Fringeworthy

Hip Shot: ‘[best imitation]‘

best_imitationThe Baldacchino Gypsy Tent Bar – at Fort Fringe, 607 New York Avenue NW

Remaining Performances:

Friday, July 16, at 7 p.m.
Saturday, July 17, at 9 p.m.
Sunday, July 18, at 9 p.m.

They say: “...an original musical by Jeremy F. Richter about five twenty-something individuals, their natural desire to be noticed and the existential 'what if?' mindfuck...”

Derek's Take: The rules of improv are clear: If a player brings a gun to a scene, she best use it.  The audience just feels like a horn-dog deprived of his money-shot otherwise.  For years this mandate has eluded other forms, but with [best imitation], the musical now quivers under the pall of gun-smoke.

From the penultimate scene, when Kari (Liz Pollack) trades her cell phone for a revolver, it's only a matter of time before [SPOILER WARNING] she waxes the entire cast in a genocide worthy of Tarantino.  The only question, really, is... why?  Kari's spree is ordained by a mute writer/musician (Jeremy F. Richter) orchestrating events onstage, and this conceit – the mindfuck, if you will, that the characters are mere marionettes! – in part justifies the show's abrupt ending.  It's an amusing device but, 'til then, the story hardly suggests a referral to Amnesty International.

Aside from the Tea Party-inspired finale, Richter's meditation on loneliness gets a few things right.  The action opens with a tsunami of voicemail messages pouring forth in a bouncy musical flourish.  Jared, you see, is AWOL on New Year's Eve and neither his fiancée Kari nor buddy Landon (Josh Meredith) can get a hold of him.  The song’s vaudevillian rhythm and sassy lyrics (“Where the fuck you be?”) highlight the innocent utility and quiet betrayals embodied by the cell phone.

The characters constantly flit in and out of conversations like junkies on the lookout, more in tune with their hardware than the people around them.  It’s a familiar but salient comment on the fractious and impersonal quality of modern communications — if only text messages could sing!  The cast belts out the opener with clear-throated urgency, then segues into overlapping duologues on matters of regret, isolation, and identity.  Everyone, it seems, is on the same emotional rollercoaster.  Pollack and Meredith are the standout singers here, but Ethan Treutle, Helene Waldemarson, and Matthew Lightfoot also hold their own.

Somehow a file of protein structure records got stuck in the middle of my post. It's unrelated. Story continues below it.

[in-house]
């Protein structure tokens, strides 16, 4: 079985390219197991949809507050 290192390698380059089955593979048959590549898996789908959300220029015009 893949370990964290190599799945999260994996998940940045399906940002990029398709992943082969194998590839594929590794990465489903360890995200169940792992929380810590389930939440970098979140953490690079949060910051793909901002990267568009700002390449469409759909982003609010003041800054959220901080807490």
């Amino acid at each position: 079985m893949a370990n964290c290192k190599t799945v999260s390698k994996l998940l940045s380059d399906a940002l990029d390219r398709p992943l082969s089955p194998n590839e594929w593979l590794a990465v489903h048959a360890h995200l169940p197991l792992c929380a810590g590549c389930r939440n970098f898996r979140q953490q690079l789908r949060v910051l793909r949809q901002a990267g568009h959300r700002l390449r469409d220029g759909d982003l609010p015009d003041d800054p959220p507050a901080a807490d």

Richter allows Lightfoot, as the bisexual Aaron, a depth deprived from the other characters.  In an affecting scene, Aaron explains why “gaydar” is an offensive term and encourages Landon, whom he’s outed, to “always defy stereotypes.”  Otherwise, the script shortchanges the motivations and needs of the other characters; their expressions of frustration, insecurity, and doubt are often limited simply to “Shit!”  We never do find out why Kari and Jared are spending New Year’s Eve apart.

The program says that the show’s been heavily workshopped and there’s certainly the backbone of a compelling play here.  The songs are short but have potential.  I’d like to see it again after a few more iterations.

See it if: You’re inclined to solve problems through pyrotechnic outbursts.

Skip it if: You're offended by product placements involving a certain Dutch beer.  Look around the Fringe Tent, folks – PBR's ice cold!

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